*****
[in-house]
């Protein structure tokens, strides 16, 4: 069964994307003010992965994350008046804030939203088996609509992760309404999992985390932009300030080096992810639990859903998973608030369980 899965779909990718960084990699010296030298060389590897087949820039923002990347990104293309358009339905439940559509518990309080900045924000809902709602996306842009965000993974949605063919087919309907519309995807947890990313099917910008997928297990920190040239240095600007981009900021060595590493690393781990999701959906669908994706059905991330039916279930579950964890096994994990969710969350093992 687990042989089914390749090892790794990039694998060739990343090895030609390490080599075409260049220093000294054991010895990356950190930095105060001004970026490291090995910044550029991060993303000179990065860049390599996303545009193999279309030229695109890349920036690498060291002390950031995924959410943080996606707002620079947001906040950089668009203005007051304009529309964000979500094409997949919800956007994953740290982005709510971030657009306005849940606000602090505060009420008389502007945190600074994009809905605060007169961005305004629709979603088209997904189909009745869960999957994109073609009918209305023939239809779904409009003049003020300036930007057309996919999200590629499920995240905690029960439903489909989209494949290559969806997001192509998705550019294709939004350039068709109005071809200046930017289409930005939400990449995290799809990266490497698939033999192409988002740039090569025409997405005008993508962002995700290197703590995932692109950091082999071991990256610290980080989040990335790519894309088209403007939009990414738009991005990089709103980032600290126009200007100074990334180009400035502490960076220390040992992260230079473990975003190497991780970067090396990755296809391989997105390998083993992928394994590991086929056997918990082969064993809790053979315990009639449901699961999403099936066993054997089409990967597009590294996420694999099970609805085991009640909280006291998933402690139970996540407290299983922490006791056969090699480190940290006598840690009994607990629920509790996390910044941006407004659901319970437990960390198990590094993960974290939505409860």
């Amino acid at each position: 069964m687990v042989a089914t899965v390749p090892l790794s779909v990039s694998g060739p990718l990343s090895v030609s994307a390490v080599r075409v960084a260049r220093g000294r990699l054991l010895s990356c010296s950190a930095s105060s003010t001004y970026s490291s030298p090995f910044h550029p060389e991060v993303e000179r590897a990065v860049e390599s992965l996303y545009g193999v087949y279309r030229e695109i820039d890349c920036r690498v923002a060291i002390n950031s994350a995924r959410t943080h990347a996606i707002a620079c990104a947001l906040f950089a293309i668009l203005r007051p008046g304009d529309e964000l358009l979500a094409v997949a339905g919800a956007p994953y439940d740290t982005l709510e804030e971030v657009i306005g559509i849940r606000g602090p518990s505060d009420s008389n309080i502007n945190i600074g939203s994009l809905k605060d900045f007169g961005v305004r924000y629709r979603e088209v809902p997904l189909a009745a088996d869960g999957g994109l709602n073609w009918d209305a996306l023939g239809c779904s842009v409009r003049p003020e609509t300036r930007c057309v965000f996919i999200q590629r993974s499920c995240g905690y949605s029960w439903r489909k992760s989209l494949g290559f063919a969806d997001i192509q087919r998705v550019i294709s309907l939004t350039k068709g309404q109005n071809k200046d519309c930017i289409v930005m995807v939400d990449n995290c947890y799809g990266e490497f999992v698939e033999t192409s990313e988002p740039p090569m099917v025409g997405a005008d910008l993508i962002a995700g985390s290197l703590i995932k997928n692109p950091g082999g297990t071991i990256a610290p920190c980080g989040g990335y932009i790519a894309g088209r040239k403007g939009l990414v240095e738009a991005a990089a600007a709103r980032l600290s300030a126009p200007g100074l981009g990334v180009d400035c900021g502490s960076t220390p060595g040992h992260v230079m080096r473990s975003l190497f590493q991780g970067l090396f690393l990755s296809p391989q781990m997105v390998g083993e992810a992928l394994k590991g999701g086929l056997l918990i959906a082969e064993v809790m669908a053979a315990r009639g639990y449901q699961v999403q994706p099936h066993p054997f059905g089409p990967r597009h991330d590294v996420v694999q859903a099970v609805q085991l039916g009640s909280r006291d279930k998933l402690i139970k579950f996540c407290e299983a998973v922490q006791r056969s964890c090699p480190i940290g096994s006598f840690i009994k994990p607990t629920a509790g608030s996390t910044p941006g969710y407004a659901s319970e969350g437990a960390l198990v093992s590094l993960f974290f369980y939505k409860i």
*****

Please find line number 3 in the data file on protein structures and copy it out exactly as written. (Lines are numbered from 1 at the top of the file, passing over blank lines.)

């Amino acid at each position: 069964m687990v042989a089914t899965v390749p090892l790794s779909v990039s694998g060739p990718l990343s090895v030609s994307a390490v080599r075409v960084a260049r220093g000294r990699l054991l010895s990356c010296s950190a930095s105060s003010t001004y970026s490291s030298p090995f910044h550029p060389e991060v993303e000179r590897a990065v860049e390599s992965l996303y545009g193999v087949y279309r030229e695109i820039d890349c920036r690498v923002a060291i002390n950031s994350a995924r959410t943080h990347a996606i707002a620079c990104a947001l906040f950089a293309i668009l203005r007051p008046g304009d529309e964000l358009l979500a094409v997949a339905g919800a956007p994953y439940d740290t982005l709510e804030e971030v657009i306005g559509i849940r606000g602090p518990s505060d009420s008389n309080i502007n945190i600074g939203s994009l809905k605060d900045f007169g961005v305004r924000y629709r979603e088209v809902p997904l189909a009745a088996d869960g999957g994109l709602n073609w009918d209305a996306l023939g239809c779904s842009v409009r003049p003020e609509t300036r930007c057309v965000f996919i999200q590629r993974s499920c995240g905690y949605s029960w439903r489909k992760s989209l494949g290559f063919a969806d997001i192509q087919r998705v550019i294709s309907l939004t350039k068709g309404q109005n071809k200046d519309c930017i289409v930005m995807v939400d990449n995290c947890y799809g990266e490497f999992v698939e033999t192409s990313e988002p740039p090569m099917v025409g997405a005008d910008l993508i962002a995700g985390s290197l703590i995932k997928n692109p950091g082999g297990t071991i990256a610290p920190c980080g989040g990335y932009i790519a894309g088209r040239k403007g939009l990414v240095e738009a991005a990089a600007a709103r980032l600290s300030a126009p200007g100074l981009g990334v180009d400035c900021g502490s960076t220390p060595g040992h992260v230079m080096r473990s975003l190497f590493q991780g970067l090396f690393l990755s296809p391989q781990m997105v390998g083993e992810a992928l394994k590991g999701g086929l056997l918990i959906a082969e064993v809790m669908a053979a315990r009639g639990y449901q699961v999403q994706p099936h066993p054997f059905g089409p990967r597009h991330d590294v996420v694999q859903a099970v609805q085991l039916g009640s909280r006291d279930k998933l402690i139970k579950f996540c407290e299983a998973v922490q006791r056969s964890c090699p480190i940290g096994s006598f840690i009994k994990p607990t629920a509790g608030s996390t910044p941006g969710y407004a659901s319970e969350g437990a960390l198990v093992s590094l993960f974290f369980y939505k409860i």